Every week, it seems like there’s bad news on the pro team sponsorship front, a steady drumbeat that began with the announcement in August that team Highroad/HTC was unable to land a sponsor. In their wake, Leopard-Trek, the hot new team of 2010 merged with Team RadioShack. Then Team Geox, fresh of their surprise Vuelta victory lost their title sponsor. Garmin-Cervélo apparently secured and then lost a French co-sponsor, BigMat, which may or may not take a leading role on the French team FdJ. There are rumblings that Saxo Bank-Sungard (about to be Saxo Bank) isn’t on sound financial footing, but there have always been rumblings about Bjarne Riis’ formations. And Euskaltel-Euskadi, a reliable formation if there ever was one, is allegedly on shaky ground after next season.
It can be depressing. But we’re going about it as the cycling fans, like the cyclists, we are. We’re worried about doping; we think it might be the state of the world economy. Rational responses, and concerns I share. But I can’t help but feeling that we’re sane people in the psychiatric ward. There’s comfort in feeling right in crazytown, but it probably isn’t the way to success.
I see this most strongly when looking at how we beat ourselves up over doping. And how we let the world beat cycling up over doping. I have no doubt that doping is a problem in cycling. I want to get rid of the dopers, and I’m sure I’m not alone in this. At the same time, I am certain that doping is a problem across the entire spectrum of sports, and cycling is doing more to root out doping than other sports. Yet when doping in sport comes up, cycling seems to get more attention than other sports, which work mightily to sweep their doping problems under their rugs. Look at how pro baseball tipped off their players when testing was first initiated. Look at how professional football barely gave a penalty for doping, and is now backing away from their pledge to test for human growth hormone. And this is before anyone discusses what seems to be common use of cortisone in pro football, something that is supposed to be strictly limited in cycling. The notorious Dr. Fuentes of Operacion Puerto fame claims he worked with football (soccer) and tennis players, yet nothing has been heard of that.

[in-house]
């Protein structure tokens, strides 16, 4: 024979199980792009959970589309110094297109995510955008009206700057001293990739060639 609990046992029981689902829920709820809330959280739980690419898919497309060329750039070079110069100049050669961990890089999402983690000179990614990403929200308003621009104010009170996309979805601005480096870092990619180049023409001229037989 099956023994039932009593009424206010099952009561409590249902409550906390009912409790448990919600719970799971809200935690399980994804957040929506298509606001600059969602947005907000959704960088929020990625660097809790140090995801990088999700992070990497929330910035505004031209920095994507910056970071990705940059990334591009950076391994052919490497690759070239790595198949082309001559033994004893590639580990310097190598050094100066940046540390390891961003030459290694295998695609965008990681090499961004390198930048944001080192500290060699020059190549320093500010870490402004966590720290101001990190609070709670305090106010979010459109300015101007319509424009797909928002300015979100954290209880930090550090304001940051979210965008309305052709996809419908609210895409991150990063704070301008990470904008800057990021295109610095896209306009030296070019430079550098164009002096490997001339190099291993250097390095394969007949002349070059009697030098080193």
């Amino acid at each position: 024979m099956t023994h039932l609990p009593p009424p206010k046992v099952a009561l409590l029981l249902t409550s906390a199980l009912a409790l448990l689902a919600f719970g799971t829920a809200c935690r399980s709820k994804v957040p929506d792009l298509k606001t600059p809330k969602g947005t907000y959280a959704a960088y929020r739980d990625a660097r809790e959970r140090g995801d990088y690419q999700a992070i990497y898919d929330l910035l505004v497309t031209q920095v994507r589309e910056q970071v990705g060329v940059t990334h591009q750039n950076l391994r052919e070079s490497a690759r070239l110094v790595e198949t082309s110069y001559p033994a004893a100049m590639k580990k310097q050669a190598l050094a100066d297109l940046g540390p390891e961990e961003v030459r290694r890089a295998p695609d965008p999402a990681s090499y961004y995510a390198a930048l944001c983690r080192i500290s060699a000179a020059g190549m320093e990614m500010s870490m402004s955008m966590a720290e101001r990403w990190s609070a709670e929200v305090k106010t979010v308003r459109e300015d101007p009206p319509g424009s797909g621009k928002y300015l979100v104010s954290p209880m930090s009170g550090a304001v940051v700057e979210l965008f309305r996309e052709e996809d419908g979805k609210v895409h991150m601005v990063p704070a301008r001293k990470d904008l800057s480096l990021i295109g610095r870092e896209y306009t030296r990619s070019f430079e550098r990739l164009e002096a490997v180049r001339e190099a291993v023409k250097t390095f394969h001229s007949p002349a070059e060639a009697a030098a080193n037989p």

Look at sponsors in other sports. It’s easy to see that businesses have no trouble backing tainted athletes. Tiger Woods wrecked his carefully-cultivated public persona on his own, yet most of his sponsors stood by him. Accenture didn’t, but Rolex came on board. There has been no exodus of advertisers from The Super Bowl broadcast over drug use in football. Mark McGwire, the St. Louis Cardinals slugger was caught with steroids by a reporter in his big home run chase in 1998 (the reporter who noticed it in his locker): McGwire denied it, admitted it, and is still popular and employed by the team he “disgraced.” I don’t think sponsors care about perfect actors, but a patina of cleanliness and plausible deniability.
Doping isn’t a real issue. Nor is the world economy. There’s high unemployment, but corporate profits are at record levels. Products always need to be marketed. There’s a oft-repeated story told by marketers about how going in to The Great Depression, cereal manufacturers Kellogg’s and Post were about even in market share. Post decided to cut back on marketing, while Kellogg’s increased their marketing budget. At the end of the depression, Kellogg’s was the dominant player, a position they’ve held ever since.